In our study of Genesis chapter twelve, we will look at the struggles of Abraham. The man is known for his great faith but he was also a man and had struggles in his walk with God just as we do.
The Lord had said to Abram, 'Leave your country, your people and your father's household and go to the land I will show you.'
We remember from chapter 11 that Abram's father (Terah) had been inspired by God to leave Ur of the Chaldeans (southern Iraq) and go to Canaan. He stopped on the way at Haran and lived the rest of his life there. God called Abram to continue on to Canaan.
'I will make you into a great nation and I will bless you; I will make your name great, and you will be a blessing. I will bless those who bless you, and whoever curses you I will curse; and all peoples on earth will be blessed through you.'
God's call on Abram's life was followed by three promises and we are reminded that the number three is associated with the earthly display of God's will. The first promise is that he would be a great nation and that was fulfilled when he was given the land of Canaan. The second promise was that his name would be great and that has been fulfilled as Jews as well as Christians refer to Abraham as the father of the faith. The third promise, that everyone on earth would be blessed through him, was fulfilled at the coming of Jesus Christ to die for our sins. The word "blessed" here refers to "worry free" and Jesus was from the line of Abram. All peoples on the earth can be "worry free" if they accept the gift of salvation through Jesus Christ.
So Abram left, as the Lord had told him; and Lot went with him. Abram was seventy-five years old when he set out from Haran. He took his wife Sarai, his nephew Lot, all the possessions they had accumulated and the people they had acquired in Haran, and they set out for the land of Canaan, and they arrived there.
Now, we see a problem as it was good that Abram obeyed and left for Canaan but he was disobedient in taking his father's household. The word household here refers to the people and things that were a part of his father's house. Abram was told to leave them but he did not. We might ask ourselves why God would tell Abram to leave his father's household behind. The answer is simply that God was calling him to the land of His provision and He did not want Abram mixing the things from his family's work with His provision. God wanted a clear distinction between the works of man and the work of God. This same struggle has faced God's people since the time of Paul and continues even today. During Paul's journeys, there were always religious people trying to add works to the grace of God for salvation. The same thing is true today as many embrace Jesus as sufficient for our salvation but add rituals and laws. We can come to God because of the work of Jesus and we do not have anything to add to that.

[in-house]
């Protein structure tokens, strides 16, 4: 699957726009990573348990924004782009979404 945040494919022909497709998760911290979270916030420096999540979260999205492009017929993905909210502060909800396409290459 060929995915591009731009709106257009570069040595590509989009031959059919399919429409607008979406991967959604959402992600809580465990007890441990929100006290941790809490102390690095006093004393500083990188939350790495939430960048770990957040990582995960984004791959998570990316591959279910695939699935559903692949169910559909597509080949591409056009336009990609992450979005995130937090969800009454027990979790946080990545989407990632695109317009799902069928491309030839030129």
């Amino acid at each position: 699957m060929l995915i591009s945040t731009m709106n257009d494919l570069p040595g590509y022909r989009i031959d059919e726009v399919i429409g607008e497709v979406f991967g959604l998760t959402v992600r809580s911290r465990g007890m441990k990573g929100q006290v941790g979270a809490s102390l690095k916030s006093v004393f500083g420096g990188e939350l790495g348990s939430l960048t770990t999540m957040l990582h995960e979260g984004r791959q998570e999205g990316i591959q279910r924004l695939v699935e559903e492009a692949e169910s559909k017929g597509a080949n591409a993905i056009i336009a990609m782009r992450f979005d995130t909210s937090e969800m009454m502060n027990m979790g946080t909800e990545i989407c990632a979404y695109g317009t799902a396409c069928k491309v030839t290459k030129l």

Abram traveled through the land as far as the site of the great tree of Moreh at Shechem. At that time the Canaanites were in the land. The Lord appeared to Abram and said, 'To your offspring I will give this land.' So he built an altar there to the Lord, who had appeared to him.
God appeared to Abram and revealed more about His promise. We remember that Sarai was barren and he was an old man, yet God said that he would have offspring. Abram then set up an altar and worshiped the Lord. This is also a reminder that God was giving the land to His children and not to his nephew Lot. Abram was still walking in disobedience and this is a gentle reminder of God's instructions for him.
From there he went on toward the hills east of Bethel and pitched his tent, with Bethel on the west and Ai on the east. There he built an altar to the Lord and called on the name of the Lord.
Why did Abram leave the place where God had appeared to him? Although we are not told why, we see that he did. As Christians, we sometimes do the same type of thing in that we get distracted by things and drift in our relationship with the Lord. The good news is that, just like Abram, we can stop and worship the Lord wherever we are and know that He is there as well.